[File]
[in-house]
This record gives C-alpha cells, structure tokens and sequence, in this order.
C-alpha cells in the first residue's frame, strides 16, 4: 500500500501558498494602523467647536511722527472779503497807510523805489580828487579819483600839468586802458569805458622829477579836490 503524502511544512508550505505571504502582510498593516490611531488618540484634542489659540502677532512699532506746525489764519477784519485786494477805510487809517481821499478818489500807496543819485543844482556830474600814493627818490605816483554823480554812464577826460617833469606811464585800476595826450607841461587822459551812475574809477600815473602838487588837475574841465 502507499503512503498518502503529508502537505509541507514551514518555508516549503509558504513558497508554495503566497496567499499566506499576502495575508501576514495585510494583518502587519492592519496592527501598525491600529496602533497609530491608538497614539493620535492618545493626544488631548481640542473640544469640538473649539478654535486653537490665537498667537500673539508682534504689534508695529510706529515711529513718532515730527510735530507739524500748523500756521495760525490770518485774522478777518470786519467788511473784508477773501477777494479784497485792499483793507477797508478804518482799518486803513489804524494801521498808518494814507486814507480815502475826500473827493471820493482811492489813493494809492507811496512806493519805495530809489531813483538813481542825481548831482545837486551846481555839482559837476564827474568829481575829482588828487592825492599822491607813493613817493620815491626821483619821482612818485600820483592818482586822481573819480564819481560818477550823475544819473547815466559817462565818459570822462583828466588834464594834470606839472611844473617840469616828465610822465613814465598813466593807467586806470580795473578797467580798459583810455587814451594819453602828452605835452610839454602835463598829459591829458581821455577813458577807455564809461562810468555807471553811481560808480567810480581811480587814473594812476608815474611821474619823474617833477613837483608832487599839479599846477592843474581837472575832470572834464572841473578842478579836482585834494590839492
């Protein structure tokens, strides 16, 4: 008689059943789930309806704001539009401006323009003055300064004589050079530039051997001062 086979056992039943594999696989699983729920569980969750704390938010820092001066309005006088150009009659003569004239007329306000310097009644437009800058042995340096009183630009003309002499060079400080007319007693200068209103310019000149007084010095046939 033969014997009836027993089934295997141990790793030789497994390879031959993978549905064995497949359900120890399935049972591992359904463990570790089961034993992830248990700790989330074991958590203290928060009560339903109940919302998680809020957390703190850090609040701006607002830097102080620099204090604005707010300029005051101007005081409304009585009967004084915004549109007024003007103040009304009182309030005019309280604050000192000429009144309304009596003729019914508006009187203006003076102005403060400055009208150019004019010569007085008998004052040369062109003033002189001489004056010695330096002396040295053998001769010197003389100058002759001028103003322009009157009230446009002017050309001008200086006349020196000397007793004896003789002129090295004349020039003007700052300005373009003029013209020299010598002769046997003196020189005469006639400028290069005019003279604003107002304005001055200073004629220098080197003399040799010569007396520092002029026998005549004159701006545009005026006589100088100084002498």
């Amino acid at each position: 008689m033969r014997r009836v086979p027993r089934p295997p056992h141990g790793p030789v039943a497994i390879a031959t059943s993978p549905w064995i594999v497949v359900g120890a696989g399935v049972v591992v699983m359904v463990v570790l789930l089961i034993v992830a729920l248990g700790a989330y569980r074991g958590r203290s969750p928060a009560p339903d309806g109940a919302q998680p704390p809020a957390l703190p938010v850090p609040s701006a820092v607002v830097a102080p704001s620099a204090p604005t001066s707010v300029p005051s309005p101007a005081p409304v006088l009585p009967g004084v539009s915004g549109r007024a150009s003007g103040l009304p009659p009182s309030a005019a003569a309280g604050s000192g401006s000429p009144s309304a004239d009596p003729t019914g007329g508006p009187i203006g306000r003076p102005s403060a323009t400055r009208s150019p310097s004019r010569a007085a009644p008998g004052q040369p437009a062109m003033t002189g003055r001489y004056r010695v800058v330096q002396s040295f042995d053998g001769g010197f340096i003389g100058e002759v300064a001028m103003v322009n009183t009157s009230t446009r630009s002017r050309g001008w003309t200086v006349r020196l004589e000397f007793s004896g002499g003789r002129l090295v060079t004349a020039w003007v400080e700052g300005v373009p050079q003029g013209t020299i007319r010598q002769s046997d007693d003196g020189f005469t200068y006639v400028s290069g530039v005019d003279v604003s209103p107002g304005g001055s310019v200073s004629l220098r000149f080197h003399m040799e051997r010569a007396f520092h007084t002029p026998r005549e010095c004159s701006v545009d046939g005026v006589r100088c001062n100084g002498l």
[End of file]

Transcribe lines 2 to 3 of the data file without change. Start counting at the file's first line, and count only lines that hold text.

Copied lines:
This record gives C-alpha cells, structure tokens and sequence, in this order.
C-alpha cells in the first residue's frame, strides 16, 4: 500500500501558498494602523467647536511722527472779503497807510523805489580828487579819483600839468586802458569805458622829477579836490 503524502511544512508550505505571504502582510498593516490611531488618540484634542489659540502677532512699532506746525489764519477784519485786494477805510487809517481821499478818489500807496543819485543844482556830474600814493627818490605816483554823480554812464577826460617833469606811464585800476595826450607841461587822459551812475574809477600815473602838487588837475574841465 502507499503512503498518502503529508502537505509541507514551514518555508516549503509558504513558497508554495503566497496567499499566506499576502495575508501576514495585510494583518502587519492592519496592527501598525491600529496602533497609530491608538497614539493620535492618545493626544488631548481640542473640544469640538473649539478654535486653537490665537498667537500673539508682534504689534508695529510706529515711529513718532515730527510735530507739524500748523500756521495760525490770518485774522478777518470786519467788511473784508477773501477777494479784497485792499483793507477797508478804518482799518486803513489804524494801521498808518494814507486814507480815502475826500473827493471820493482811492489813493494809492507811496512806493519805495530809489531813483538813481542825481548831482545837486551846481555839482559837476564827474568829481575829482588828487592825492599822491607813493613817493620815491626821483619821482612818485600820483592818482586822481573819480564819481560818477550823475544819473547815466559817462565818459570822462583828466588834464594834470606839472611844473617840469616828465610822465613814465598813466593807467586806470580795473578797467580798459583810455587814451594819453602828452605835452610839454602835463598829459591829458581821455577813458577807455564809461562810468555807471553811481560808480567810480581811480587814473594812476608815474611821474619823474617833477613837483608832487599839479599846477592843474581837472575832470572834464572841473578842478579836482585834494590839492